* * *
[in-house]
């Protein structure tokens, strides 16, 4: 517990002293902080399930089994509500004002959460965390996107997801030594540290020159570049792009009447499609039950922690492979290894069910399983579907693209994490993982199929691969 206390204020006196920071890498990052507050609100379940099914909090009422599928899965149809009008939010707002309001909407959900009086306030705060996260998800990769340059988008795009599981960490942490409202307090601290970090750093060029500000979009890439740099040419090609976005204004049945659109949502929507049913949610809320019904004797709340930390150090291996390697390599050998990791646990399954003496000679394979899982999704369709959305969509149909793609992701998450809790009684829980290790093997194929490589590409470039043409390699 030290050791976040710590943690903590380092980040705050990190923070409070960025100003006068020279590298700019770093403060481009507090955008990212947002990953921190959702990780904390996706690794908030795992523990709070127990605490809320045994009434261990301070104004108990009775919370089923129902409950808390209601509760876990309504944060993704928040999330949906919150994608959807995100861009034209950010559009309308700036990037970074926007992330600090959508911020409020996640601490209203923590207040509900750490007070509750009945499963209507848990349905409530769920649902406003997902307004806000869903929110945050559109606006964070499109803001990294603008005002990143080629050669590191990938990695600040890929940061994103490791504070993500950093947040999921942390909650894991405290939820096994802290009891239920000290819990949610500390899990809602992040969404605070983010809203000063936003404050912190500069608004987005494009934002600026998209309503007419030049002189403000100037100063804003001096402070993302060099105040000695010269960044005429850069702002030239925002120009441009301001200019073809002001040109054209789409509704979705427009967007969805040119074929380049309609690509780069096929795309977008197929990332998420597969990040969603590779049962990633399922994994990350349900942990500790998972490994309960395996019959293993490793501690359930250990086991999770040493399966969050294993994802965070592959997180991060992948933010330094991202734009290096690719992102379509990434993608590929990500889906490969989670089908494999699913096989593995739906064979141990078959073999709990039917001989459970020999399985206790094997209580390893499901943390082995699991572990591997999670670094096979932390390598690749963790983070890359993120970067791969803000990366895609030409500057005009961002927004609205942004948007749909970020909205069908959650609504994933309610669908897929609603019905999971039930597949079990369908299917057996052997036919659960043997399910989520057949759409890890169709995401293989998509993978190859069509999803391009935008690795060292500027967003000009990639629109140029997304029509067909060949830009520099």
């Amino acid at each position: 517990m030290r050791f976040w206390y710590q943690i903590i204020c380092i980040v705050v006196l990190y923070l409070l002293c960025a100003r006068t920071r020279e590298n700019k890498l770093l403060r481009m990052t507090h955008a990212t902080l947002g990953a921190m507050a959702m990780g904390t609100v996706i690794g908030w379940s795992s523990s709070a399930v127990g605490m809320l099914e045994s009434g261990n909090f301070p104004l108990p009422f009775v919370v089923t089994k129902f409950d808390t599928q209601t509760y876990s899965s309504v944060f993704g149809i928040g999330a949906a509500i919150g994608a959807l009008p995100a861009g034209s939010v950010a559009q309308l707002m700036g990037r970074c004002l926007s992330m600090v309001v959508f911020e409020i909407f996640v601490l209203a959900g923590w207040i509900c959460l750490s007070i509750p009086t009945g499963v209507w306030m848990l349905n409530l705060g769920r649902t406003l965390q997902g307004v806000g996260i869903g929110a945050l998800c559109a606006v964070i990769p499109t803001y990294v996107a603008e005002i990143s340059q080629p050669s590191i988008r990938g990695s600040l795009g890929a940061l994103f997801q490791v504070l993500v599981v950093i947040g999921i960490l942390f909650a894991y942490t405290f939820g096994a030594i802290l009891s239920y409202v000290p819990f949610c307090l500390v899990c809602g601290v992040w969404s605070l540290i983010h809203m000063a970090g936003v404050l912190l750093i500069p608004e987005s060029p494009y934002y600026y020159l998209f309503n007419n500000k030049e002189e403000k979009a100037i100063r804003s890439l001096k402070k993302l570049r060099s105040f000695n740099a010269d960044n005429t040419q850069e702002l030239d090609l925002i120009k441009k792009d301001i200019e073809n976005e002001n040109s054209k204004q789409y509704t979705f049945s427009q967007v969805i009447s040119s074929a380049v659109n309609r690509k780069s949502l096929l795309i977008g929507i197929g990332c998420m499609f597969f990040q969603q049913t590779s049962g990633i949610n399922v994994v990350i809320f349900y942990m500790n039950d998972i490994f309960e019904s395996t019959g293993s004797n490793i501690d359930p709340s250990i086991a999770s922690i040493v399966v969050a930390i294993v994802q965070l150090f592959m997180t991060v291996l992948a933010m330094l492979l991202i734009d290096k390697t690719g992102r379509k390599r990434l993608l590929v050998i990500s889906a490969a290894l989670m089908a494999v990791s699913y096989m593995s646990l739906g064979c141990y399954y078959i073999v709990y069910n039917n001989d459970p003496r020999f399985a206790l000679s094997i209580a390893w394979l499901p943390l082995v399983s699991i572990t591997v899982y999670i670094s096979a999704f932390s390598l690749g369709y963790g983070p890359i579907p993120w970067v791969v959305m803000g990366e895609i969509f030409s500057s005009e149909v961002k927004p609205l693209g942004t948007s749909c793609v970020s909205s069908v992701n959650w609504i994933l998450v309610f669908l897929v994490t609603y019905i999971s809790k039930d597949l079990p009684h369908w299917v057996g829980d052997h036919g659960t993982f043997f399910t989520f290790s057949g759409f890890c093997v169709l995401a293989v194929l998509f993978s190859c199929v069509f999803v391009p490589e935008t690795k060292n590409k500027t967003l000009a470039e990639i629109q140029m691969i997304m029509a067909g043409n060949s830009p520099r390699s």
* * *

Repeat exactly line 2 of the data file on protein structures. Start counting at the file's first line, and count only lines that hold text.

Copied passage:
């Protein structure tokens, strides 16, 4: 517990002293902080399930089994509500004002959460965390996107997801030594540290020159570049792009009447499609039950922690492979290894069910399983579907693209994490993982199929691969 206390204020006196920071890498990052507050609100379940099914909090009422599928899965149809009008939010707002309001909407959900009086306030705060996260998800990769340059988008795009599981960490942490409202307090601290970090750093060029500000979009890439740099040419090609976005204004049945659109949502929507049913949610809320019904004797709340930390150090291996390697390599050998990791646990399954003496000679394979899982999704369709959305969509149909793609992701998450809790009684829980290790093997194929490589590409470039043409390699 030290050791976040710590943690903590380092980040705050990190923070409070960025100003006068020279590298700019770093403060481009507090955008990212947002990953921190959702990780904390996706690794908030795992523990709070127990605490809320045994009434261990301070104004108990009775919370089923129902409950808390209601509760876990309504944060993704928040999330949906919150994608959807995100861009034209950010559009309308700036990037970074926007992330600090959508911020409020996640601490209203923590207040509900750490007070509750009945499963209507848990349905409530769920649902406003997902307004806000869903929110945050559109606006964070499109803001990294603008005002990143080629050669590191990938990695600040890929940061994103490791504070993500950093947040999921942390909650894991405290939820096994802290009891239920000290819990949610500390899990809602992040969404605070983010809203000063936003404050912190500069608004987005494009934002600026998209309503007419030049002189403000100037100063804003001096402070993302060099105040000695010269960044005429850069702002030239925002120009441009301001200019073809002001040109054209789409509704979705427009967007969805040119074929380049309609690509780069096929795309977008197929990332998420597969990040969603590779049962990633399922994994990350349900942990500790998972490994309960395996019959293993490793501690359930250990086991999770040493399966969050294993994802965070592959997180991060992948933010330094991202734009290096690719992102379509990434993608590929990500889906490969989670089908494999699913096989593995739906064979141990078959073999709990039917001989459970020999399985206790094997209580390893499901943390082995699991572990591997999670670094096979932390390598690749963790983070890359993120970067791969803000990366895609030409500057005009961002927004609205942004948007749909970020909205069908959650609504994933309610669908897929609603019905999971039930597949079990369908299917057996052997036919659960043997399910989520057949759409890890169709995401293989998509993978190859069509999803391009935008690795060292500027967003000009990639629109140029997304029509067909060949830009520099």